Dogeaters

In the first few moments it becomes apparent that this will be a swirling mass of vivid imagery and an impressively memorable piece of theatre. It may take a while to realize that the particular character who will emerge as the protagonist, however, cannot be found in the hands of one of the actors. Our hero is the Philippines. As playwright Jessica Hagedorn tells us in Dogeaters (based on her novel of the same name) at the play's end, "The soap opera of the Philippines continues."

Said soap opera is introduced immediately, by Liza Del Mundo and Orlando Pabotoy as Barbara and Nestor, our lively narrators and hosts of an annoying radio show. We are in 1982 Philippines, which is fully caught up on American pop music (sound by Bob Blackburn) and fashion trends (costumes by Marya Krakowiak and Dianne K. Graebner), well-supplied with Western addictive substances, but adhering to its old class-conscious ways. The narrators, heard on radios listened to compulsively throughout the country, introduce the audience to the many characters and let us in on up-to-the-minute news.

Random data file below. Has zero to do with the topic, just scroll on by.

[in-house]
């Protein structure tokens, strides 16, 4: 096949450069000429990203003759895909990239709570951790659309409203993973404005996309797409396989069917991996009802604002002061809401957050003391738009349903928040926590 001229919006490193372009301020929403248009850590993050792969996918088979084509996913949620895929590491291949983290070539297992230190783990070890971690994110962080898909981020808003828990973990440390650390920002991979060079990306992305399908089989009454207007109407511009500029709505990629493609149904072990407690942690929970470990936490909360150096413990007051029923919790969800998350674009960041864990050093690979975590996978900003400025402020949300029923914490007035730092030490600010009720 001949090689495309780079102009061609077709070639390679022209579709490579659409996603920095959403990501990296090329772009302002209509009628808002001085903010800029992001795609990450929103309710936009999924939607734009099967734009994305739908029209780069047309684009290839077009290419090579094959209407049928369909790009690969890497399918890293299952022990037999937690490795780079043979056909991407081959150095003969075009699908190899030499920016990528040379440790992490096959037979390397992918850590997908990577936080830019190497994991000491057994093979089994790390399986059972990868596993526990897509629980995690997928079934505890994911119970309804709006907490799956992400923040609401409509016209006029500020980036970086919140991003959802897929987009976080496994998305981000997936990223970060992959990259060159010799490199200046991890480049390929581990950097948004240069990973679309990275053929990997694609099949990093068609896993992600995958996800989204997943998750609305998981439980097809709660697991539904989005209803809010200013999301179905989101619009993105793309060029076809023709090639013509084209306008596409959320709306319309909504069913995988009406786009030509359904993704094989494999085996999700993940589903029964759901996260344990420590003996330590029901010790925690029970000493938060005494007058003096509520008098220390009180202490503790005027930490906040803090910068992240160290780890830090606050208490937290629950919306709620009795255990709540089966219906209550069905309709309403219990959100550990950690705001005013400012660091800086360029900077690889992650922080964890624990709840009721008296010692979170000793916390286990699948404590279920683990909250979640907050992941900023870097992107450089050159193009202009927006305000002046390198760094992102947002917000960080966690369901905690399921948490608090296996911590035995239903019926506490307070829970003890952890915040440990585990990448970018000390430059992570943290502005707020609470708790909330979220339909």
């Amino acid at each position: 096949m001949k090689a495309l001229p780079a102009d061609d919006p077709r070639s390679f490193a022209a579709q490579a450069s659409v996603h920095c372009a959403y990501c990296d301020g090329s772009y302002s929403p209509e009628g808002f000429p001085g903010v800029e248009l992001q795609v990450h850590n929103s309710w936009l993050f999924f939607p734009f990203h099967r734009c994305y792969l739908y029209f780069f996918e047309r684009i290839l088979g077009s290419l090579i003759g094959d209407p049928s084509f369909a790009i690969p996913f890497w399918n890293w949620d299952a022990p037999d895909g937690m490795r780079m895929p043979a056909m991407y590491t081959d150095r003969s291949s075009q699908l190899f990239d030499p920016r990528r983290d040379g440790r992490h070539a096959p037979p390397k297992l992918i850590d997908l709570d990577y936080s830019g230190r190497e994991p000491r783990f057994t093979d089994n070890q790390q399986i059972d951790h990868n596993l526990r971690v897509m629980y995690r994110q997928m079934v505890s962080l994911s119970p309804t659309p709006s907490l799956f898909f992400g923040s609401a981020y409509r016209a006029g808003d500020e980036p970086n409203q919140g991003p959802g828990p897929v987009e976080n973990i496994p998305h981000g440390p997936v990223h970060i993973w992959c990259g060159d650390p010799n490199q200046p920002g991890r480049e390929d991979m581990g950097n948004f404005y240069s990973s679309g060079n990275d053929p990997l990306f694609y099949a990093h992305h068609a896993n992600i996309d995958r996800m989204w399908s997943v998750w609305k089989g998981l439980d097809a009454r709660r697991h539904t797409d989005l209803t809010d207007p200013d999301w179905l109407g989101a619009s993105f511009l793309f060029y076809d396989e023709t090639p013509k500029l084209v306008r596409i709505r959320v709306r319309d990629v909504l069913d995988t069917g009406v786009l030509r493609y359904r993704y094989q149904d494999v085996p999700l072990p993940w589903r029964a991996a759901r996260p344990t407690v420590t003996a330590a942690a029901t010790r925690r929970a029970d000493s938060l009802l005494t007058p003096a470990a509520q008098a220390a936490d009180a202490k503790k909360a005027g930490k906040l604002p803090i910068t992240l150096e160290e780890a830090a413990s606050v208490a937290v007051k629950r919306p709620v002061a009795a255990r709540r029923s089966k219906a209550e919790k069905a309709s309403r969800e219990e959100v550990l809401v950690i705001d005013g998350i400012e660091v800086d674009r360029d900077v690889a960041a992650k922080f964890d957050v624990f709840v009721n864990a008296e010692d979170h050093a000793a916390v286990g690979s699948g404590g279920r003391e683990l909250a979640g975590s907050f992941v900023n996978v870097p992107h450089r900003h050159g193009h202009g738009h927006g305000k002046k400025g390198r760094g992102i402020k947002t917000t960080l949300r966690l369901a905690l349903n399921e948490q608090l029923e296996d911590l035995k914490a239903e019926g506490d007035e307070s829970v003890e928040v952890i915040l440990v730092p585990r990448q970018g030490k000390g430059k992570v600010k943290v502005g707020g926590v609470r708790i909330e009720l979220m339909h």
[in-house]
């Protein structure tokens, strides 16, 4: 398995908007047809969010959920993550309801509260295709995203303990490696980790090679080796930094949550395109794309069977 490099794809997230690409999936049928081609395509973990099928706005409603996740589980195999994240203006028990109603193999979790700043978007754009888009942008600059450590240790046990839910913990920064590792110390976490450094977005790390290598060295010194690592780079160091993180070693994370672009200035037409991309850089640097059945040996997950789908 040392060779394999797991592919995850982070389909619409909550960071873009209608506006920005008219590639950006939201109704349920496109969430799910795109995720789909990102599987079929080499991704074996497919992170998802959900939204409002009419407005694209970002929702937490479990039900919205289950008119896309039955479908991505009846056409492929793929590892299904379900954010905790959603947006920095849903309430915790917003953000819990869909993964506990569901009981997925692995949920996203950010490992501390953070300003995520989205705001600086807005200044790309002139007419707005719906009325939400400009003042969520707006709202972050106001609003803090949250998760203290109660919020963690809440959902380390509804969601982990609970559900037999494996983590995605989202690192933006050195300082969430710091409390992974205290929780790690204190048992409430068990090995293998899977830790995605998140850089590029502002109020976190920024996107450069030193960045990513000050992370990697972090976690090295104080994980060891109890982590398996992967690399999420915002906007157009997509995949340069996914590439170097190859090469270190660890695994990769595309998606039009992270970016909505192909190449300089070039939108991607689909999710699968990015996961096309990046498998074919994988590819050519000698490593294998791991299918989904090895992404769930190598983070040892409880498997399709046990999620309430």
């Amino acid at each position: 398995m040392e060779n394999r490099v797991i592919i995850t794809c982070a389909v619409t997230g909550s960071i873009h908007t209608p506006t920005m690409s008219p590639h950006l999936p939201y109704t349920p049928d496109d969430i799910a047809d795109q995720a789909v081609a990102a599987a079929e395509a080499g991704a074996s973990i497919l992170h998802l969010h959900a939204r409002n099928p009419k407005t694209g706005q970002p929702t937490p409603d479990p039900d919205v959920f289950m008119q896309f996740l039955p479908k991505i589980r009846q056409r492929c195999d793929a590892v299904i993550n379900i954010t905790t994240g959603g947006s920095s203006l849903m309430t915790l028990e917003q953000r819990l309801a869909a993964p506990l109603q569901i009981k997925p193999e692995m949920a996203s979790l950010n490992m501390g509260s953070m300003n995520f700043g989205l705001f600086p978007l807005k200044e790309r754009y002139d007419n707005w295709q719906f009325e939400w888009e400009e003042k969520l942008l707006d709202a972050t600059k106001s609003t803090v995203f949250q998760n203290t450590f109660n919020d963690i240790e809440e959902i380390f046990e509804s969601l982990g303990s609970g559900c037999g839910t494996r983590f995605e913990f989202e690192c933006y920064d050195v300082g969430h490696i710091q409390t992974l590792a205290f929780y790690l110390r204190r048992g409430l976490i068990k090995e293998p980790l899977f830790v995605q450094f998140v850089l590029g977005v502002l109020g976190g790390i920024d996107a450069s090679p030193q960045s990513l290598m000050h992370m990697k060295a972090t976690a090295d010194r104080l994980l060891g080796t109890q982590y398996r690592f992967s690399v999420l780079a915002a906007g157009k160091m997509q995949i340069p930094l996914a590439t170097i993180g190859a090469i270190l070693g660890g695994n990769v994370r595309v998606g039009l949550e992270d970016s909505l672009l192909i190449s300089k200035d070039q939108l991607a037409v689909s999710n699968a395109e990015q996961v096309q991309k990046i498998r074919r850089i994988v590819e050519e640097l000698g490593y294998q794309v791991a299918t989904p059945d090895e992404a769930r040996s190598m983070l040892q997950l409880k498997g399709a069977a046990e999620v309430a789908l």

Jon Lawrence Rivera's direction is imaginative, detailed, crisp, thorough, and smart. He sets the action in the round, the cast arranging and rearranging four benches on the ground level and using various platforms and staircases above (John H. Binkley's scenic design, evocatively lit by Steven Young), to keep the many scenes flowing uninterrupted. And uninterrupted it must be, as the characters and their stories intertwine swiftly and unexpectedly.

The actors, most playing various roles, disappear into each with authentic accents and quirky physicalities. Especially noteworthy among the gifted cast are Dom Magwili in a chilling performance as a military man; Christine Avila's devout and now cracking matriarch; Ramè´¸n de Ocampo as a deejay and callboy; Ivan Davila as the dancing owner of a gay bar; Alberto Isaac as the politician under fire; Nick Salamone, priest, news reporter, and another terrifically, humorously rendered character the actor disappears into; and Natsuko Ohama as an Imelda Marcos so realistic you will inevitably check out her shoes.

Presented by Center Theatre Group at the Kirk Douglas Theatre, 9820 Washington Blvd., Culver City. Tue.-Fri. 8 p.m., Sat. 2 & 8 p.m., Sun. 2 & 7 p.m. Jan. 21-Feb. 11. (213) 628-2772. www.centertheatregroup.org.